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Haridwar Travel Guide

HARIDWAR - The name stands for Dwar of Hari or Gateway to God, 'Hari' meaning God and 'dwar' meaning gate.

The River Ganges, after flowing for 253 kilometers (157 mi) from its source at Gurumukhi at the edge of the Gangotri Glacier, enters the Indo-Gangetic Plains of North India for the first time at Haridwar.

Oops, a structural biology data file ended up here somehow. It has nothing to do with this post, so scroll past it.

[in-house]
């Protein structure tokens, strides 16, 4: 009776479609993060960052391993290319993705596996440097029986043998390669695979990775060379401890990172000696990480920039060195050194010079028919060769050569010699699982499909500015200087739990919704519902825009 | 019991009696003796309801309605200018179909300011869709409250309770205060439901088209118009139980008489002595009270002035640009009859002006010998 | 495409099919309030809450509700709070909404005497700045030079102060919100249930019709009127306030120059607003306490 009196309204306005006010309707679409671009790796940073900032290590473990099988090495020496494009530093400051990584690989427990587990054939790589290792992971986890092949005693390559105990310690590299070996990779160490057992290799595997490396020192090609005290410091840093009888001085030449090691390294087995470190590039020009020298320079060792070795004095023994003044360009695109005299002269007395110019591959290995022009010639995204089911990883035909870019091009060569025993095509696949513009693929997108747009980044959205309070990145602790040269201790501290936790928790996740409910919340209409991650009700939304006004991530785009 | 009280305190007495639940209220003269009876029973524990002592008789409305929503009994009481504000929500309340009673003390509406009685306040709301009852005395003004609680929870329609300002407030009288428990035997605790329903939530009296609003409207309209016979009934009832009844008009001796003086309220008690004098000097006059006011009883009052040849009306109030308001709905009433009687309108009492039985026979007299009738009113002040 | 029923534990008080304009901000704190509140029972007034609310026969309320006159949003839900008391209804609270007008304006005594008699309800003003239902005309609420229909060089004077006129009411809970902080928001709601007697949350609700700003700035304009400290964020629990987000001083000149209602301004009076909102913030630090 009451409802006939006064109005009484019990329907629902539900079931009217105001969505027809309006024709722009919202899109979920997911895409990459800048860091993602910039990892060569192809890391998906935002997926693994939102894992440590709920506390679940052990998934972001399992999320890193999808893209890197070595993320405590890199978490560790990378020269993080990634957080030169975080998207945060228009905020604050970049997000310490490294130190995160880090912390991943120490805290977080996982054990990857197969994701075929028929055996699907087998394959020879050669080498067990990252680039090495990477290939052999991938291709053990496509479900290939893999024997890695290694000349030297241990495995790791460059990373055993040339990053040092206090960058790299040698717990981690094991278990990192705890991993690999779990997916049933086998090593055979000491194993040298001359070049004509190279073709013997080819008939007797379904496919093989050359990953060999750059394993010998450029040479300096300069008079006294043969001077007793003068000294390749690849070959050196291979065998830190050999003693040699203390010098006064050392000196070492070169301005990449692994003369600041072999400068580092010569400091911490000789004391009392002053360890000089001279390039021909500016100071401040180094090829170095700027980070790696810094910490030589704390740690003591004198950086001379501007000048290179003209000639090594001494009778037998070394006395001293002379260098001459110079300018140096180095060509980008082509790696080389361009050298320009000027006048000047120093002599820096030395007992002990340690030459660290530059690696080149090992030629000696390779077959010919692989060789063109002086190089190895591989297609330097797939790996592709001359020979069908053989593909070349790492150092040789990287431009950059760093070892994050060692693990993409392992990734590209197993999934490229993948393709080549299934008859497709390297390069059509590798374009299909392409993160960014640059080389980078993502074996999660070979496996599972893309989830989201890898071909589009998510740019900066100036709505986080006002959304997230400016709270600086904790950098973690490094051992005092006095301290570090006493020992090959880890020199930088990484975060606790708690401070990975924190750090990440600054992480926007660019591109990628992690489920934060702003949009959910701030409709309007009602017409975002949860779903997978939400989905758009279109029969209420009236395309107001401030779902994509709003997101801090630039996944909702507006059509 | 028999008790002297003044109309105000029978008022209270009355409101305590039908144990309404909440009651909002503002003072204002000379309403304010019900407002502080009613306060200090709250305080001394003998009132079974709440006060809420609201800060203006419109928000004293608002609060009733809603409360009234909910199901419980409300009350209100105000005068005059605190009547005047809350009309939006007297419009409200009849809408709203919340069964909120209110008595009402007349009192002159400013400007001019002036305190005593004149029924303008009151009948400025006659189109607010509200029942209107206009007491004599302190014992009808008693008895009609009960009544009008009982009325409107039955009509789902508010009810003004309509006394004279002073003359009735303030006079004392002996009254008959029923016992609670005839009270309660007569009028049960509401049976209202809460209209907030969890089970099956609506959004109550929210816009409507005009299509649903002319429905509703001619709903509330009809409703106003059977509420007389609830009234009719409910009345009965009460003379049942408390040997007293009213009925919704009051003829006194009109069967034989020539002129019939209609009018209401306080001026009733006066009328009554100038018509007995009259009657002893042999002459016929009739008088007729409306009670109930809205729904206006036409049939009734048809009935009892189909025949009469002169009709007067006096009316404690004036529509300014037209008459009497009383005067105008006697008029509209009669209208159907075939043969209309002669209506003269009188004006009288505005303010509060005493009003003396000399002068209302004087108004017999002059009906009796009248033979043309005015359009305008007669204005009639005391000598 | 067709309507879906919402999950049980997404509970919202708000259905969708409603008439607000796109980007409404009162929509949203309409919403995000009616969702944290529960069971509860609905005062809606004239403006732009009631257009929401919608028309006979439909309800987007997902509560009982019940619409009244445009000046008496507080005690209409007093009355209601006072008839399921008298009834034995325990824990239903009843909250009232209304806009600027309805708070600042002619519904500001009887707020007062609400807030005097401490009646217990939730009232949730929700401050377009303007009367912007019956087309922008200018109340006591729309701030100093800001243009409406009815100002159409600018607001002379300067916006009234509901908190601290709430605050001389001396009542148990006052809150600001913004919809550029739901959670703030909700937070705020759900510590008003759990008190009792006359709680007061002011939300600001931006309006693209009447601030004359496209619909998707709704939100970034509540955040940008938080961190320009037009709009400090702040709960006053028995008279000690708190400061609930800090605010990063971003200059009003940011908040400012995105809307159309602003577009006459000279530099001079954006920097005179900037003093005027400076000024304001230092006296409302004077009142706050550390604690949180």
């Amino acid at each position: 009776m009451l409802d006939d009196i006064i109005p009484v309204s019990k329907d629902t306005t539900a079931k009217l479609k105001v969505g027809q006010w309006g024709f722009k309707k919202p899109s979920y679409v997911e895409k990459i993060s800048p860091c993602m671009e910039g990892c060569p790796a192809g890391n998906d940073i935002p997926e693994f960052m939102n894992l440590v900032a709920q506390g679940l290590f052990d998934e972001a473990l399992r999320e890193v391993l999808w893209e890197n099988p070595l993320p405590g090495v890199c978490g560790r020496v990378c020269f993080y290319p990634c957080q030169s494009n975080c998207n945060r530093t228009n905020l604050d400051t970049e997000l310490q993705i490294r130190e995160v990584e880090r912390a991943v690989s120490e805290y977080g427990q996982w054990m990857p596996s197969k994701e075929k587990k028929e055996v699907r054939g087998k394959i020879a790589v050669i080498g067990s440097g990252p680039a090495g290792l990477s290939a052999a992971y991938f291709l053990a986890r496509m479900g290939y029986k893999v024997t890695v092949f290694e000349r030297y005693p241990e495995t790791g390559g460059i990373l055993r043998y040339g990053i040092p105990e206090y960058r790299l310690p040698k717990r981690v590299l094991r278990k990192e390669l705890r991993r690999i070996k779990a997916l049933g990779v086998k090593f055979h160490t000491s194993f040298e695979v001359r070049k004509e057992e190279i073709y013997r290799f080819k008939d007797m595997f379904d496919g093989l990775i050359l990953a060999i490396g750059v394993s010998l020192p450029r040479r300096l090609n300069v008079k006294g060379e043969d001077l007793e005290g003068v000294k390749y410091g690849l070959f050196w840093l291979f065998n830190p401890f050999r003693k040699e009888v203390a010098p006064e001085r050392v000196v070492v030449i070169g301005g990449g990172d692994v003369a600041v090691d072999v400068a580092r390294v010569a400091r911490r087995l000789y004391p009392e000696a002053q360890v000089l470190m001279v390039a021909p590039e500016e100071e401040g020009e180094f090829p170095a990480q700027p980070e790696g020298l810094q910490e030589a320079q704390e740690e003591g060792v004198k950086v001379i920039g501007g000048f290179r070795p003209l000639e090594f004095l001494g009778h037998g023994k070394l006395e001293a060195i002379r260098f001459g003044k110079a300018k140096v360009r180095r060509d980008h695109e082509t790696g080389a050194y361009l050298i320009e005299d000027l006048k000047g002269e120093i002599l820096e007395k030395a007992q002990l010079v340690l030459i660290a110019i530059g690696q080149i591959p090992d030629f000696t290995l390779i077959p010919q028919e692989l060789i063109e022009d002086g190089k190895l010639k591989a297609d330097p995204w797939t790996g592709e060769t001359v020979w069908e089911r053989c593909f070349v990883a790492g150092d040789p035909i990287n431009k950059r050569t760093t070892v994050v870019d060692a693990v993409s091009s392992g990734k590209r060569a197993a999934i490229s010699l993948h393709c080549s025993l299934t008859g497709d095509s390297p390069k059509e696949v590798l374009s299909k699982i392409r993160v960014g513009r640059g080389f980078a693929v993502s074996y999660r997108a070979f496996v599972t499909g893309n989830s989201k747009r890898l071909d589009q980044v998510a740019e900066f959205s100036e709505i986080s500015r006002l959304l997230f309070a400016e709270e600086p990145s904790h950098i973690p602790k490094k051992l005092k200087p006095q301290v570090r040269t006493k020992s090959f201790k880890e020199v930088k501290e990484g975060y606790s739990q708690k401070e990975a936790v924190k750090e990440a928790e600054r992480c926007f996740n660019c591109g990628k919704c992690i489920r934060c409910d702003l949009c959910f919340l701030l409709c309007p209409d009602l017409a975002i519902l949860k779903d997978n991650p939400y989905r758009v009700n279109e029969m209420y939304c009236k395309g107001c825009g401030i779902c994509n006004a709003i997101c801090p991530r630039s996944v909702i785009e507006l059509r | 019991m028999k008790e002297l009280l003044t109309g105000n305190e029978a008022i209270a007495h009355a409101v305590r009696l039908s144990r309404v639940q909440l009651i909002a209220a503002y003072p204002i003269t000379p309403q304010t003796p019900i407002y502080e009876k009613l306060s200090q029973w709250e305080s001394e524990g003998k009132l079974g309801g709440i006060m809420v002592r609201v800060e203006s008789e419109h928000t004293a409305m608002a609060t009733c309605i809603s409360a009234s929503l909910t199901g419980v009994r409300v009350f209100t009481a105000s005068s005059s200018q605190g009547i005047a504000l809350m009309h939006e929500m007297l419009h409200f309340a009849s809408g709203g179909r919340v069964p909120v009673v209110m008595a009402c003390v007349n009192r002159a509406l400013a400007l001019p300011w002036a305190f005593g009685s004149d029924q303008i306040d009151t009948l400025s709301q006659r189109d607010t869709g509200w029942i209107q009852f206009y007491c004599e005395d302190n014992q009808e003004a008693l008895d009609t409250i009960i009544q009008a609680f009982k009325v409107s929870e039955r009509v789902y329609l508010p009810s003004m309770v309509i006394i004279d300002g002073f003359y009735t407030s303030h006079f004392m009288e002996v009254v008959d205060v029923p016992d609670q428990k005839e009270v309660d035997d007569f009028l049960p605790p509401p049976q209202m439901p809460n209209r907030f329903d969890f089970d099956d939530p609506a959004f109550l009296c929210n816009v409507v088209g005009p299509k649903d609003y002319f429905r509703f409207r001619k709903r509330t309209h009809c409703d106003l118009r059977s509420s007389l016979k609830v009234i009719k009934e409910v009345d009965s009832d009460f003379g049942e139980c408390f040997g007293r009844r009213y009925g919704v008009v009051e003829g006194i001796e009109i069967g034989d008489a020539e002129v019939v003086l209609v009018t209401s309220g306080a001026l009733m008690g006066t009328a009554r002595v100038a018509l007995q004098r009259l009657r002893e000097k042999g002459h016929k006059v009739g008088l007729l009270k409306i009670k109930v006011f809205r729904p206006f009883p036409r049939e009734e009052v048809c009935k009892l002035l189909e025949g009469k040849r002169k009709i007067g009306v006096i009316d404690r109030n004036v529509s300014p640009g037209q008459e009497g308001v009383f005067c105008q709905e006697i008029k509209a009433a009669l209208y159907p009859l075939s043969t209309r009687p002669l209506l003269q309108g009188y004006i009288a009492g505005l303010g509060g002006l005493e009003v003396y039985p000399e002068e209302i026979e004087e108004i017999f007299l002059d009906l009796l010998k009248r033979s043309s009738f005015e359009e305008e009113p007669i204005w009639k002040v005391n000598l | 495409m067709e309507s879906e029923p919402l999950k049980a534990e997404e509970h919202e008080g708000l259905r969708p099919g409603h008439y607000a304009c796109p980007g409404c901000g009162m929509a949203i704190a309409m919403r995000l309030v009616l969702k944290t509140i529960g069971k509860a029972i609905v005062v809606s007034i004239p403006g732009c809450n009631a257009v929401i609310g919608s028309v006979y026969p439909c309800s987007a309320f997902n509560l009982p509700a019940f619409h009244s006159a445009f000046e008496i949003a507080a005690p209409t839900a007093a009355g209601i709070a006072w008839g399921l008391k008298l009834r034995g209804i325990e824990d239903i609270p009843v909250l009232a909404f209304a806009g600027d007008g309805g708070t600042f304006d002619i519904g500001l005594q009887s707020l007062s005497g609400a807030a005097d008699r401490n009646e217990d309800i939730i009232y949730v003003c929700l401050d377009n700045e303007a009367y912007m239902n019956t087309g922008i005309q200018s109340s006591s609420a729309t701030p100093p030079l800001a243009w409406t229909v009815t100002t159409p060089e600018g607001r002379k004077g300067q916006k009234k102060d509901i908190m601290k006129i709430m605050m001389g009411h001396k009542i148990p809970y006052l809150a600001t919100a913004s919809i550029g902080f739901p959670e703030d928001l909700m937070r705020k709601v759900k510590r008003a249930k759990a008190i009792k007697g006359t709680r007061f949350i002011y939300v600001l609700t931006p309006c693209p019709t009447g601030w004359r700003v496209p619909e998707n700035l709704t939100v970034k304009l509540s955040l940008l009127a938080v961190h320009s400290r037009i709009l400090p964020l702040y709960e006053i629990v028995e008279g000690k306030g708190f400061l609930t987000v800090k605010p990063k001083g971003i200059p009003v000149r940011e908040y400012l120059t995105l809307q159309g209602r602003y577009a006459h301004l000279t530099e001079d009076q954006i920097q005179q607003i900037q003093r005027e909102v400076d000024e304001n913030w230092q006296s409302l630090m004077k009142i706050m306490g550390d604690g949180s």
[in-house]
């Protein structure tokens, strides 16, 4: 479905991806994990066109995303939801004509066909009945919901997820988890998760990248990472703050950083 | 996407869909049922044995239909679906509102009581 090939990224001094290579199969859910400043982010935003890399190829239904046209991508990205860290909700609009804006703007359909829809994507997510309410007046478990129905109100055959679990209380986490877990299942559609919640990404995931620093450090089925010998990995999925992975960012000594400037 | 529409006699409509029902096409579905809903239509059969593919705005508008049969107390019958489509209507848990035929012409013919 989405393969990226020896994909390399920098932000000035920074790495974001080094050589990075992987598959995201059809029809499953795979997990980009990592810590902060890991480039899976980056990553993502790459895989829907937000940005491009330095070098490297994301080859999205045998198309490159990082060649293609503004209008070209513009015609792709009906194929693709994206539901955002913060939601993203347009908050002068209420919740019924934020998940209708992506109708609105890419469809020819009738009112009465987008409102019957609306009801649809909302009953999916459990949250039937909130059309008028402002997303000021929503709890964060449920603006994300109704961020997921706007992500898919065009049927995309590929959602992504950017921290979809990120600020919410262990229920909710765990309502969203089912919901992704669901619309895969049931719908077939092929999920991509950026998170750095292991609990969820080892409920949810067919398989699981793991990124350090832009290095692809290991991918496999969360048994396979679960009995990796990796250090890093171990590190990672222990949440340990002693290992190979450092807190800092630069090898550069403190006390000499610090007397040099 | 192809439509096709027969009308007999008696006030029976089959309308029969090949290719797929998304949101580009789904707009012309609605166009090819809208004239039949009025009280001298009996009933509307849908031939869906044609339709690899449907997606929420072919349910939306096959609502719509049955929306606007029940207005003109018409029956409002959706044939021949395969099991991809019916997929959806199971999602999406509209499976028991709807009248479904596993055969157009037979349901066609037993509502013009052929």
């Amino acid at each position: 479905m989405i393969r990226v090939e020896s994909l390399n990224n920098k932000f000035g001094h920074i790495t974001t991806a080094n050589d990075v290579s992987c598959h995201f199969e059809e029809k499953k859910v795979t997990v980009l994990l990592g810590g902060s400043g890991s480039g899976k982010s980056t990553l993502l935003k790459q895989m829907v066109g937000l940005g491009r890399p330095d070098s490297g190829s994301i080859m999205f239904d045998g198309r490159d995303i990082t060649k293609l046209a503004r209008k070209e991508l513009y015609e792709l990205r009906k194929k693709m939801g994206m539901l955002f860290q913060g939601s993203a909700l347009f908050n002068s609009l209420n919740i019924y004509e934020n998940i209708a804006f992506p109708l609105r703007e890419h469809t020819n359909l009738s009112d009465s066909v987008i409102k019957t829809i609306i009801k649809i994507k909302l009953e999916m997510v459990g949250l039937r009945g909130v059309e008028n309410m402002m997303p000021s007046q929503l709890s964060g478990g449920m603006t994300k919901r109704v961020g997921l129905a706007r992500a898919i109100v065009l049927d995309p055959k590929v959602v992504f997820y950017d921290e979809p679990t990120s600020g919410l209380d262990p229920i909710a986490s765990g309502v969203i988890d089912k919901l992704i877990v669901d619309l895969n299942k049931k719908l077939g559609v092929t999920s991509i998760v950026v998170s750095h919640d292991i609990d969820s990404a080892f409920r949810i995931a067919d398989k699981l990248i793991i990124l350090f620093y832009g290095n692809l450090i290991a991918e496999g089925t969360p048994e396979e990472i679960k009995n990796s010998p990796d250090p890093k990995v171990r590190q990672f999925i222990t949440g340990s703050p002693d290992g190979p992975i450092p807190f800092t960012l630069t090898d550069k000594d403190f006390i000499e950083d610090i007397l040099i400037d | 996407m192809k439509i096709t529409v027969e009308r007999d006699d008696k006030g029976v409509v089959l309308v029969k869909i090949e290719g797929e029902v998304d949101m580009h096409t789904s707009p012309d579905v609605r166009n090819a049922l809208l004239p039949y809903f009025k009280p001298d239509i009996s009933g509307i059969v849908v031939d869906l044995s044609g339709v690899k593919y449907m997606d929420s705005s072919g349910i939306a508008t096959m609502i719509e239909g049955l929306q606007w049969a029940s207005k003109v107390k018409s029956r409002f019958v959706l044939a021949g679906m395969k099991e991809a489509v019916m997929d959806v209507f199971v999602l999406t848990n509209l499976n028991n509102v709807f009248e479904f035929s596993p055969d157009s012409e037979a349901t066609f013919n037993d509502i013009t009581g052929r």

Haridwar is regarded as one of the seven holiest places to Hindus. According to Hindu mythology, Haridwar is one among the four sites where drops of the elixir of immortality, Amrita, accidentally spilled over from the pitcher, in which it was being carried away by the celestial bird Garuda, after the Samudra Manthan. The spot where the nectar fell is considered to be the Brahma Kund at Har-ki-Pauri (literally, "footsteps of the Lord," and symbolically the footprints of the Amrita), the most sacred ghat of Haridwar; thousands of devotees and pilgrims flock here during festivals or snan (Holy Bath) from all over India to take a holy dip. This act is considered to be the equivalent of washing away one's sins to attain Moksha (Salvation).